Passing the Buck: The Perils of Oklahoma v. Castro-Huerta

May 2024

The Supreme Court’s 2021–2022 term was historic and controversial.1 By reverting to originalism, the Court eschewed long-established precedent to curtail abortion rights2 and expand access to guns.3 However, no case broke from precedent harder than the Supreme Court’s 2022 decision in Oklahoma v. Castro-Huerta.4

The case involved a single question: can states prosecute non-Indians who commit crimes against Indian5 victims on reservations?6 The answer to the question was clearly “no,” as Oklahoma—the state bringing the case—admitted two years prior.7 Notwithstanding, five Supreme Court Justices sided with Oklahoma, and in so doing, upended over two hundred years of federal Indian law.8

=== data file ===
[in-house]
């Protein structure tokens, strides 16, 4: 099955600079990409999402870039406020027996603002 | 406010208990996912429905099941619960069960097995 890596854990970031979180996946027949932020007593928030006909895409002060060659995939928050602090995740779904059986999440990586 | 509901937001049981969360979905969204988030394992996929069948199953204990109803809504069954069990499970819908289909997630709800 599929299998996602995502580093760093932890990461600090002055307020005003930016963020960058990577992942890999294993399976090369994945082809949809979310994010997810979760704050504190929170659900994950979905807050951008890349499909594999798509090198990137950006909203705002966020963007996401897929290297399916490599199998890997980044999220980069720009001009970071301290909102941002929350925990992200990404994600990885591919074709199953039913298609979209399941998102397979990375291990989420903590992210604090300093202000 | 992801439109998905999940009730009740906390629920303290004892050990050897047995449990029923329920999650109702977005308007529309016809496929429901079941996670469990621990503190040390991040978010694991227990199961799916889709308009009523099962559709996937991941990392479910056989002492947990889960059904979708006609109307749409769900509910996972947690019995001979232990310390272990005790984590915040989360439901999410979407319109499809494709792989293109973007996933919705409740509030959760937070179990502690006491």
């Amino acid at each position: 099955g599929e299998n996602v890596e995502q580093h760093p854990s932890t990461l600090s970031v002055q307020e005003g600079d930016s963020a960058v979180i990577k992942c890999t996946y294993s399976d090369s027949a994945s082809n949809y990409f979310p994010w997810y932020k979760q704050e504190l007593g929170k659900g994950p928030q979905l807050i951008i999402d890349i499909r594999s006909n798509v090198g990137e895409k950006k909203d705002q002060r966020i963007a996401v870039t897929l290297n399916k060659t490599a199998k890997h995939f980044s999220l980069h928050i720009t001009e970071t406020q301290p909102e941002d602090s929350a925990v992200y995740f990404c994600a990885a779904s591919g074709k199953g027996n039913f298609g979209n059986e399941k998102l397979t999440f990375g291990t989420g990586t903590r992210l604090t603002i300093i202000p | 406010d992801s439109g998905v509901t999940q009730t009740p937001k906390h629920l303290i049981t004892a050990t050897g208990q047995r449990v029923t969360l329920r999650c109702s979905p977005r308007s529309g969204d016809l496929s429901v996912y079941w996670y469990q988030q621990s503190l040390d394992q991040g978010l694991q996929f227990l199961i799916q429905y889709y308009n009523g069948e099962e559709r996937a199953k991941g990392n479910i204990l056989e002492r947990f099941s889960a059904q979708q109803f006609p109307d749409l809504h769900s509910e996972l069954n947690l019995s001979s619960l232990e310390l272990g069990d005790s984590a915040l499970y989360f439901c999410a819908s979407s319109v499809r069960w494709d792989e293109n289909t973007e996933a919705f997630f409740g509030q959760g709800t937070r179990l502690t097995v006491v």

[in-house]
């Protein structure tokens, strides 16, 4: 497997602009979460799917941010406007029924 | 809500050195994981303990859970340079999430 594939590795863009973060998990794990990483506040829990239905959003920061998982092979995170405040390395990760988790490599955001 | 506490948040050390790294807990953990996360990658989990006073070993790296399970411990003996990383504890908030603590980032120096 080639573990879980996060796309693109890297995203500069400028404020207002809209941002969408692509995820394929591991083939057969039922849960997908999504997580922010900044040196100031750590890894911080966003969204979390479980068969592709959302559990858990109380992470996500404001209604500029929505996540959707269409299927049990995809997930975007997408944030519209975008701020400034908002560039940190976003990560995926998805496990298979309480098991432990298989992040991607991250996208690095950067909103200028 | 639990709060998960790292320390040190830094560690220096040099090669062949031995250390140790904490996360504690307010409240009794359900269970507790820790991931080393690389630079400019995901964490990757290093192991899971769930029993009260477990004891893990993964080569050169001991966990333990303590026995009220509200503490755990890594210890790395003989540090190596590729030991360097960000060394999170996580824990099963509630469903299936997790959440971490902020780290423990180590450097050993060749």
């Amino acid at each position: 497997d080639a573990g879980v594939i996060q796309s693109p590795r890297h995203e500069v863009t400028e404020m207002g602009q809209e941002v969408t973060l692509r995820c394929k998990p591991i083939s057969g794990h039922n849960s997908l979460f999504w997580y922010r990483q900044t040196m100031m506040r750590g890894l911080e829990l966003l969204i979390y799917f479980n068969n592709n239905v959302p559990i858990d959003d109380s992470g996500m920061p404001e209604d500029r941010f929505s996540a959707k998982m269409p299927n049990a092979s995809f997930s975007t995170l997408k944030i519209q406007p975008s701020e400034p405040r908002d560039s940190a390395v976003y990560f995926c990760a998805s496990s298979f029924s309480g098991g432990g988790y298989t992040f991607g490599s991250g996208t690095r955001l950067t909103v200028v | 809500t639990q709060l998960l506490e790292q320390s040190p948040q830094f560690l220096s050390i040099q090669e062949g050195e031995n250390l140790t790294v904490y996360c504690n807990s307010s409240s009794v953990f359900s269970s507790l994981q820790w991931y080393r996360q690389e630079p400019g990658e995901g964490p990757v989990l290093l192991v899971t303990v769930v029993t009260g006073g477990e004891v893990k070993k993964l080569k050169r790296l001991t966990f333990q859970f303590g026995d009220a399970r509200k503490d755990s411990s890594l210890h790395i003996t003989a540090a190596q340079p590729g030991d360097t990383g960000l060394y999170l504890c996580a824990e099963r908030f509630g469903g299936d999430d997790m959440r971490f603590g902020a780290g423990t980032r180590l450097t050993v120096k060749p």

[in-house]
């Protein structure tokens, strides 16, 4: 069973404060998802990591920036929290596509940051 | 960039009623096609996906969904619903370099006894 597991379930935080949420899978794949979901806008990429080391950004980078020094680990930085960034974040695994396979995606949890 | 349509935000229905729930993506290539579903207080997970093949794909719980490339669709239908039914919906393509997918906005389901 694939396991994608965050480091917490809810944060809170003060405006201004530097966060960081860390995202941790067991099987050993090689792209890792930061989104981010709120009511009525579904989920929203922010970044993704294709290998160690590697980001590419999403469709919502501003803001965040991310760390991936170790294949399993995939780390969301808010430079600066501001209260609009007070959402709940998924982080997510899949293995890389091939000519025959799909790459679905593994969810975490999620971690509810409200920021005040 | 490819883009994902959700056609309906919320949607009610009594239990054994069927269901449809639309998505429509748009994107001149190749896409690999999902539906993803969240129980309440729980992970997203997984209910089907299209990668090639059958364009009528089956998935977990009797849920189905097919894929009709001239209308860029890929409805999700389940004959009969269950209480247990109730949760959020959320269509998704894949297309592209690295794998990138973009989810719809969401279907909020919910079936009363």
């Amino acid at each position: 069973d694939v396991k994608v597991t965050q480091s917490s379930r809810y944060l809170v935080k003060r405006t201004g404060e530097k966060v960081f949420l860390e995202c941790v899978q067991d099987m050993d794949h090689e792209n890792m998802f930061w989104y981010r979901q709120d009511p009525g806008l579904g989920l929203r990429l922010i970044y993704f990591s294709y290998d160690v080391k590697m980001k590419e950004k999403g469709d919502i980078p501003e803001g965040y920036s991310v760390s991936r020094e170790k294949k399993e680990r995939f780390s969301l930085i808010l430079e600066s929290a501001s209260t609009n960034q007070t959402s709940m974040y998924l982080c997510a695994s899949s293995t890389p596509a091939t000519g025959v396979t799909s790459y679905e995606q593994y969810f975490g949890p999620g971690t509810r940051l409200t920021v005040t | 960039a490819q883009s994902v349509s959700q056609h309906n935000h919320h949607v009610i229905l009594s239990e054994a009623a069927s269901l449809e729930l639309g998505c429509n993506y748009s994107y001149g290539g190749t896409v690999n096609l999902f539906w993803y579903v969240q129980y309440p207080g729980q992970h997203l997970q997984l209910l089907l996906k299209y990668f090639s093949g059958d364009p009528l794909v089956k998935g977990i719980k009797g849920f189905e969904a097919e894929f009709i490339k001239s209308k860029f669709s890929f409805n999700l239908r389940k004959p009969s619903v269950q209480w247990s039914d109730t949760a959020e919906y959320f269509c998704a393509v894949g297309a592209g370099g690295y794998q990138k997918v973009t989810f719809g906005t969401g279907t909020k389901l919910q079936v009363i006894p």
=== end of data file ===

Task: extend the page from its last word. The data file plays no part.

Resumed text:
The articles on our website include some of the publications and papers authored by our attorneys, both before and after they joined our firm. The content of these articles should not be taken as legal advice. The views and opinions expressed in this article are those of the author(s) and do not necessarily reflect the views or official position of Robins Kaplan LLP.


Timothy Q. Purdon


Chair, American Indian Law and Policy Group;
Co-Chair, Government and Internal Investigations Group

Brendan V. Johnson


Member of Executive Board
Chair, National Business Litigation Group
Co-Chair, Government and Internal Investigations Group

Adam Crepelle

Assistant Professor Loyola School of Law

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